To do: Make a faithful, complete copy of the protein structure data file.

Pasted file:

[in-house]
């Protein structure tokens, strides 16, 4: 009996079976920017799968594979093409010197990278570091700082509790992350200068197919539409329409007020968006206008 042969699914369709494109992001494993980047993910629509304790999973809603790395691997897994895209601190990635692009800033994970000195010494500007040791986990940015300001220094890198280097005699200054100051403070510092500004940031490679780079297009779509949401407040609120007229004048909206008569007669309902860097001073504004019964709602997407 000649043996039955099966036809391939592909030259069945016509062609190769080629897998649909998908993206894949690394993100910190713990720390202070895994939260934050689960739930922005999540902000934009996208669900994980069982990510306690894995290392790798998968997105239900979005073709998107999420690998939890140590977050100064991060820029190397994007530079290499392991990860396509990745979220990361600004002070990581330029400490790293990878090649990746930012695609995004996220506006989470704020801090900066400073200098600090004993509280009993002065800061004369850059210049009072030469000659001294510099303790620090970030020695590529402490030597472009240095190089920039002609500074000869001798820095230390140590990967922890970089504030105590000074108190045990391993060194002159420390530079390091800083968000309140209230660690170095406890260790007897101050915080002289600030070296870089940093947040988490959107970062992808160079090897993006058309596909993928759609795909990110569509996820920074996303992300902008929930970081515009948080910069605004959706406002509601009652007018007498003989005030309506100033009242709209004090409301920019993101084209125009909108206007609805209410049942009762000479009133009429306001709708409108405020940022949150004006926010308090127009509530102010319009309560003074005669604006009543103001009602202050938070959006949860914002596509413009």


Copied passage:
[in-house]
């Protein structure tokens, strides 16, 4: 009996079976920017799968594979093409010197990278570091700082509790992350200068197919539409329409007020968006206008 042969699914369709494109992001494993980047993910629509304790999973809603790395691997897994895209601190990635692009800033994970000195010494500007040791986990940015300001220094890198280097005699200054100051403070510092500004940031490679780079297009779509949401407040609120007229004048909206008569007669309902860097001073504004019964709602997407 000649043996039955099966036809391939592909030259069945016509062609190769080629897998649909998908993206894949690394993100910190713990720390202070895994939260934050689960739930922005999540902000934009996208669900994980069982990510306690894995290392790798998968997105239900979005073709998107999420690998939890140590977050100064991060820029190397994007530079290499392991990860396509990745979220990361600004002070990581330029400490790293990878090649990746930012695609995004996220506006989470704020801090900066400073200098600090004993509280009993002065800061004369850059210049009072030469000659001294510099303790620090970030020695590529402490030597472009240095190089920039002609500074000869001798820095230390140590990967922890970089504030105590000074108190045990391993060194002159420390530079390091800083968000309140209230660690170095406890260790007897101050915080002289600030070296870089940093947040988490959107970062992808160079090897993006058309596909993928759609795909990110569509996820920074996303992300902008929930970081515009948080910069605004959706406002509601009652007018007498003989005030309506100033009242709209004090409301920019993101084209125009909108206007609805209410049942009762000479009133009429306001709708409108405020940022949150004006926010308090127009509530102010319009309560003074005669604006009543103001009602202050938070959006949860914002596509413009």